There are a lot of ways to tell when you’re watching the NA LCS. There’s the fondness the teams have for putting all their resources into the mid lane for a good, old fashioned ARAM. And who can forget the inability of NA teams to adapt to meta changes, which might actually have caused Riot Games to shorten the length of the Worlds group stage.
There’s another defining characteristic of NA teams that isn’t as easy pick up on. That’s because it’s something that the teams generally lack: vision.
NA LCS teams suck at placing wards. So far in the Summer Split, NA teams are the worst among major regions in wards per minute. Just how bad is it, and what can teams do to reverse the effect?
Wards don’t lie
How do we know that NA is the worst at warding? Well, based on data from League stats site Oracle’s Elixir, NA LCS teams place an average of 3.324 wards per minute (WPM) this summer. There are two other major regions that track ward data: the EU LCS and LCK. Their averages? 3.325 WPM for European teams and 3.642 for the South Koreans who consistently lead the pack.
The difference between NA and EU doesn’t sound that bad. Not until you consider that the average game time in Europe is nearly three minutes faster than NA.
There is a messy but historically-consistent relationship between game length and WPM. Faster games tend to feature fewer wards. This makes sense on a basic level, because the longer the game goes, the more time supports have their vision item. And the importance of vision around late-game objectives like Baron and Dragon often necessitates a focus on wards. Over the years, the tie between game length and WPM looks like this:
Those graphs represent all games played in the NA LCS, EU LCS, and LCK in 2017 (both splits) and the 2018 Spring Split. But what about this summer?
The removal of the Tracker’s Knife before the 2018 Summer Split has changed the scatter plot some. But the basic relationship remains:
The fact that the relationship between WPM and game length is roughly linear allows us to do some rudimentary forecasting. This is the part where, if you’re an Echo Fox fan, you may want to avert your eyes.
It’s not pretty
When comparing the stats across regions, it’s quite clear who’s dropping the ball and dragging all of NA down. By using the linear relationship between average game time and WPM (again using data from NA, EU, and the LCK), we can forecast how many wards each team should place. We can then compare their actual averages to their forecasted numbers:
All year, Echo Fox has been a team that wants to fight regardless of where they have vision. Smart teams have figured that out that they can punish that by simply bringing more people to the fight, people Fox never sees coming. Now we have proof that Echo Fox’s vision control is indeed abysmal.
But it’s not just Echo Fox. If we look at the first set of forecasts labeled “WPM Forecast,” only two teams, Team Liquid and CLG, have a positive differential. But by including the data from their fellow NA teams into the forecast, we lower the bar. When you exclude NA games and use only data from EU and LCK to forecast (WPM Forecast 2), the picture gets worse.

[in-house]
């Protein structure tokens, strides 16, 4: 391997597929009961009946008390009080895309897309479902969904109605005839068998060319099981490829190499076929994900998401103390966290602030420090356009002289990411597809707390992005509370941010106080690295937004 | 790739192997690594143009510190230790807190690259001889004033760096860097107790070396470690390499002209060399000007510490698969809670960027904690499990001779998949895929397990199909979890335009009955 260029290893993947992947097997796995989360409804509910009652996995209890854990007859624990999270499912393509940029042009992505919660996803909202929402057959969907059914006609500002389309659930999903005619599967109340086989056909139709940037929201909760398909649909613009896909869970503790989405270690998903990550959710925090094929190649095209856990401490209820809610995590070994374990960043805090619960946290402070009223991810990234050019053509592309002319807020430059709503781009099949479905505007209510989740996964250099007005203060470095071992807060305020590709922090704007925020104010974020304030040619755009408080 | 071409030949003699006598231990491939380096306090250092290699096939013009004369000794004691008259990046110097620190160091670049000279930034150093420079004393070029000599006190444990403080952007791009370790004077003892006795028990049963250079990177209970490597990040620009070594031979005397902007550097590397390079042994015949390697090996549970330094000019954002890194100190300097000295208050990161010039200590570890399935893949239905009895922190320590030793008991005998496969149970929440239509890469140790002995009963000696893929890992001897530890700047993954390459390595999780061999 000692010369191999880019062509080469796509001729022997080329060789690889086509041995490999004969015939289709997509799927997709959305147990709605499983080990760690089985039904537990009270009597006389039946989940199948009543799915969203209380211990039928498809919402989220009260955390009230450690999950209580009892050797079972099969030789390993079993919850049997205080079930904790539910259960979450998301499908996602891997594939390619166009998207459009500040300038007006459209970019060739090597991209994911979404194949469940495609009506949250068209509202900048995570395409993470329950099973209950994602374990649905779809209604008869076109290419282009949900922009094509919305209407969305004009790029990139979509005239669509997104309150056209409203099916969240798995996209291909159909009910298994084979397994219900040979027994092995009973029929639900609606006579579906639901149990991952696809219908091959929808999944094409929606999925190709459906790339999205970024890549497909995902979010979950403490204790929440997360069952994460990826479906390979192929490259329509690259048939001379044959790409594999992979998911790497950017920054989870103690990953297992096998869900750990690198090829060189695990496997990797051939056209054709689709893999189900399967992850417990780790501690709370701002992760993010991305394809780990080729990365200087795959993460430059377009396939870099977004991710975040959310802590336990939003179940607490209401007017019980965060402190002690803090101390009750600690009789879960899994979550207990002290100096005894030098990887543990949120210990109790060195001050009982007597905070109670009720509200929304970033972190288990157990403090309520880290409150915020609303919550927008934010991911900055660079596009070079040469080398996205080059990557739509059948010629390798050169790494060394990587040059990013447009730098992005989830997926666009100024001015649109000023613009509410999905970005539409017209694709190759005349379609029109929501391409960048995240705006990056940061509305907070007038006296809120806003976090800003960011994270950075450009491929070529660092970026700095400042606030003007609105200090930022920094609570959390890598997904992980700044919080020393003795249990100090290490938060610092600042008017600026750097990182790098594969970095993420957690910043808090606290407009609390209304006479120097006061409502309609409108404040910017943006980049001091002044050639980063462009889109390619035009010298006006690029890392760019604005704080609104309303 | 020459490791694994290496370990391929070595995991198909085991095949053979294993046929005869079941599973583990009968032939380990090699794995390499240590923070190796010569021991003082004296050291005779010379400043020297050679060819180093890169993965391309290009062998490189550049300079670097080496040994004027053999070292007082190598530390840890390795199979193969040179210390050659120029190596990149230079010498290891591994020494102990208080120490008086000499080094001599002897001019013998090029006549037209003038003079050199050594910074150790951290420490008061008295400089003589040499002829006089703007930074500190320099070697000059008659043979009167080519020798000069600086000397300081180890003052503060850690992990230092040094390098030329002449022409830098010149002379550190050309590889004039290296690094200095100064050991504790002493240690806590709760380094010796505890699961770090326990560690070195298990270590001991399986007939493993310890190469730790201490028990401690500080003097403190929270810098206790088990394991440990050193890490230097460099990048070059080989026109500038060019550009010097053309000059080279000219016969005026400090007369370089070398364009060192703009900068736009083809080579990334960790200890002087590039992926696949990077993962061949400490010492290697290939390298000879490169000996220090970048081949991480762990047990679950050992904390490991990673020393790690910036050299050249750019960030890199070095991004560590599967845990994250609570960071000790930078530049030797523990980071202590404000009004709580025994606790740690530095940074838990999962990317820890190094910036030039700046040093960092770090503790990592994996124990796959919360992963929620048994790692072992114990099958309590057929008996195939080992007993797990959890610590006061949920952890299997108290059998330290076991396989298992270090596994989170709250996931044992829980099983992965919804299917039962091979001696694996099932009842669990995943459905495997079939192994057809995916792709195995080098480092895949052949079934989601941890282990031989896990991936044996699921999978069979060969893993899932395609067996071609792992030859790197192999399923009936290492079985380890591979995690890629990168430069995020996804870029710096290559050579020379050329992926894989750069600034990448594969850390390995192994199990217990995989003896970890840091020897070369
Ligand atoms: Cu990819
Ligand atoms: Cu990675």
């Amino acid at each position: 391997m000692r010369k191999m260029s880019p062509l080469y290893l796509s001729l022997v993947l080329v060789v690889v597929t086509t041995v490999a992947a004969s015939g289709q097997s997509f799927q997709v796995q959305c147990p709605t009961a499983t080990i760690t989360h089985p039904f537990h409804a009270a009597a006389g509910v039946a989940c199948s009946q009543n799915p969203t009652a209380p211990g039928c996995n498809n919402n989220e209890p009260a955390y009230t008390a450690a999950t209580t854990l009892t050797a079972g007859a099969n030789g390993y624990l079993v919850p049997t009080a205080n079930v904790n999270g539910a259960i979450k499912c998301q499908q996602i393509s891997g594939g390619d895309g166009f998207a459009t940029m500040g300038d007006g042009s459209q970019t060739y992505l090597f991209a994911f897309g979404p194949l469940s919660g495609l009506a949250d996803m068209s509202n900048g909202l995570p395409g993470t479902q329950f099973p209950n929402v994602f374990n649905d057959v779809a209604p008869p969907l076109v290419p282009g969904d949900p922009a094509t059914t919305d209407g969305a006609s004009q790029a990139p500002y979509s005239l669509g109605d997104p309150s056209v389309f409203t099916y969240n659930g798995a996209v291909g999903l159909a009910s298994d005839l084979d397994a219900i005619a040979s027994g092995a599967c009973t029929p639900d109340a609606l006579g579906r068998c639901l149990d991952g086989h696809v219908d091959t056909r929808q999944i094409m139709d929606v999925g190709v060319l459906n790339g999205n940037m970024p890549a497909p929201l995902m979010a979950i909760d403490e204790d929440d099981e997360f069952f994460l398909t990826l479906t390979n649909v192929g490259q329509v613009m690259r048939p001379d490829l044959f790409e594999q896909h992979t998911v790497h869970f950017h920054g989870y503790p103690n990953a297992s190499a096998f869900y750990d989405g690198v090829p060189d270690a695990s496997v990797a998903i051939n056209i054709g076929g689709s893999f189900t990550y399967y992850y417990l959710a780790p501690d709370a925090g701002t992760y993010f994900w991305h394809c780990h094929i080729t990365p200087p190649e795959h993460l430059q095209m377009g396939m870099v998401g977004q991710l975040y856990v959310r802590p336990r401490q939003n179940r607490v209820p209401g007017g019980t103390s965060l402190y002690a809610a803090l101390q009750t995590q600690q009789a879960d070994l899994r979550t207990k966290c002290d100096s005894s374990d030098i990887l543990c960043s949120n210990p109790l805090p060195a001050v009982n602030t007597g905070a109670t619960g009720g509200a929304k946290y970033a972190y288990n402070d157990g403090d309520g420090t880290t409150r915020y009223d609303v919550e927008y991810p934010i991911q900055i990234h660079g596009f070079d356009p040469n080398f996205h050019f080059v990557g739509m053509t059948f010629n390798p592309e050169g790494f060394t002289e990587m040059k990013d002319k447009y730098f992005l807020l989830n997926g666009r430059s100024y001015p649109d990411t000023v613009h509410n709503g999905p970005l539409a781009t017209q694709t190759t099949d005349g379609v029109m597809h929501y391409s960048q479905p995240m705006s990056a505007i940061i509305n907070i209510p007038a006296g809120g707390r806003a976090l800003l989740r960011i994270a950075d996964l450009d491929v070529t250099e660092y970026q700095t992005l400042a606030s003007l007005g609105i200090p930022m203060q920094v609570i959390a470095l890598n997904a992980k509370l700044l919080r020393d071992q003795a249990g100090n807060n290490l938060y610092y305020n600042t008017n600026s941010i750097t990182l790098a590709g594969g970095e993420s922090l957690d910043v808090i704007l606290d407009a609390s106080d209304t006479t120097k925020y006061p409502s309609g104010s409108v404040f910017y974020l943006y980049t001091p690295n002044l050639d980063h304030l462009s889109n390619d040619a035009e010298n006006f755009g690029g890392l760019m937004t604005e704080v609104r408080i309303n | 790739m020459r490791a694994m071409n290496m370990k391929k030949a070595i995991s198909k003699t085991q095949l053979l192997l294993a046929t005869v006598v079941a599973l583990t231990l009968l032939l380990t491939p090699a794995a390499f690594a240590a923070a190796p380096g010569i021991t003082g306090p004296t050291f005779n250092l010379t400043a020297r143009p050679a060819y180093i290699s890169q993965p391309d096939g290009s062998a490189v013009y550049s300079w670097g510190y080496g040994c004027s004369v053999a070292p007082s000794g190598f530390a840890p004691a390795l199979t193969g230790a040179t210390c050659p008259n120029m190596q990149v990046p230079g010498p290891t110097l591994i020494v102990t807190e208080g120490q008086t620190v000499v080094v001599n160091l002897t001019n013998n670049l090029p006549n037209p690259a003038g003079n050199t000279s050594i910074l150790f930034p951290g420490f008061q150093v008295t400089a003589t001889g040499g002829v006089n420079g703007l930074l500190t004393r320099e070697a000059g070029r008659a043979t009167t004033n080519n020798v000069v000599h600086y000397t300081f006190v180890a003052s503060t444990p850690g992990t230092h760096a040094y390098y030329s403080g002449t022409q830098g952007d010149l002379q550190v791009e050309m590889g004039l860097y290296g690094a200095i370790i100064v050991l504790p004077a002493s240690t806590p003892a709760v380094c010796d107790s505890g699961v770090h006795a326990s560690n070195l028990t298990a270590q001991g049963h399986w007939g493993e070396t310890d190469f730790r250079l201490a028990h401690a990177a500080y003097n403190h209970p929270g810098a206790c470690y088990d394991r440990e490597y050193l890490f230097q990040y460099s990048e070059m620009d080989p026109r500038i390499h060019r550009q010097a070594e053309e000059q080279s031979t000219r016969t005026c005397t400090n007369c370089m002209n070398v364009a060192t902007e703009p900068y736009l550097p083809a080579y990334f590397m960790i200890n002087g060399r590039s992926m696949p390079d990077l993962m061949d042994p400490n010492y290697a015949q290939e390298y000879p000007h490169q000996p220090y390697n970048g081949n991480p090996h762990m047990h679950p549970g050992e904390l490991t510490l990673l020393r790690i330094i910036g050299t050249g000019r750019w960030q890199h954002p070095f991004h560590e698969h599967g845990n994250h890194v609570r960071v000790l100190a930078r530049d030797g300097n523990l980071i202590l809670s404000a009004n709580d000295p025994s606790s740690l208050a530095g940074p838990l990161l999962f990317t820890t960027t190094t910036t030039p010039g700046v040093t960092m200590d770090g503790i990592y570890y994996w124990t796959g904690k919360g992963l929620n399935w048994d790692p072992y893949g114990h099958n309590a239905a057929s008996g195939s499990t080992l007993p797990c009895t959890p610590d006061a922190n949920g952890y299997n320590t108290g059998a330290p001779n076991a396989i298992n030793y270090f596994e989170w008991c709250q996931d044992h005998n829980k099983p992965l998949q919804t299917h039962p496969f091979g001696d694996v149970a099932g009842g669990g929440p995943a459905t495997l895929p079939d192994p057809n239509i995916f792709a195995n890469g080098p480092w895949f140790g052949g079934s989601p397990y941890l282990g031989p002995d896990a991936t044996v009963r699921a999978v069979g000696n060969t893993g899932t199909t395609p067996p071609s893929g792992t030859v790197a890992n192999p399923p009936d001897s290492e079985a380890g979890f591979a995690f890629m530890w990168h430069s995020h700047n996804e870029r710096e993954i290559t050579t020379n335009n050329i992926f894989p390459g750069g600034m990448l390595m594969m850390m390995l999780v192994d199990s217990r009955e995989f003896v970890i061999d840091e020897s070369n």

Compared with the more aspirational sample set, Liquid and CLG aren’t better than average, they’re just mediocre. Everyone else in the region sucks even more.
Is there any hope of fixing this problem before Worlds?
Trust the process
The problem with the NA’s deficiency in warding is that it’s been a persistent one. They’ve built years of bad habits that will take more than one article to undo.
Since 2016, NA teams have finished dead last in WPM in five straight splits—and with a week left in this current split, they’re still behind EU by a tad. NA teams tend to play pretty fast, but they aren’t always the fastest in the world. So that doesn’t explain it.
Breaking the numbers down by position, the weakest one by far for NA is support. That’s bad news since the support has the greatest impact on overall WPM.
But before blaming things on the support, remember that warding is a team game. Split push solo laners can go behind enemy lines to ward as they please, but support champions simply can’t go into fog of war alone. It takes all five members communicating and working together to inch a support’s ward line farther into the enemy jungle.
This style of coordinated team vision is a historic weakness of NA teams. That’s why they like to pile into mid and ARAM—it doesn’t require advanced knowledge of the map or much vision control.
To be clear, we’re not saying that higher WPM is automatically better. There are lots of bad teams that drop a ton of wards. What we are saying is that NA’s best teams aren’t as good at using vision to support their objectives, with its a top laner split pushing or a Baron bait. Need even more evidence? Take a look at the WPM stats in the last few World Championships.
This is a stunning display of ineptitude. Out of nine entries, NA teams have only placed in the top half once. You would think that pure luck could produce better results than that.
But that’s the thing—warding doesn’t happen by chance. It’s a deliberate process that unfolds slowly throughout the game. Seeing a support—with help from his teammates—cautiously layer his wards to provide coverage that won’t be discovered and swept is a magical thing.
So when Worlds roll around later this year, don’t be disappointed if your favorite NA team doesn’t do well. Chances are, they literally can’t see what’s happening.
All statistics via Oracle’s Elixir.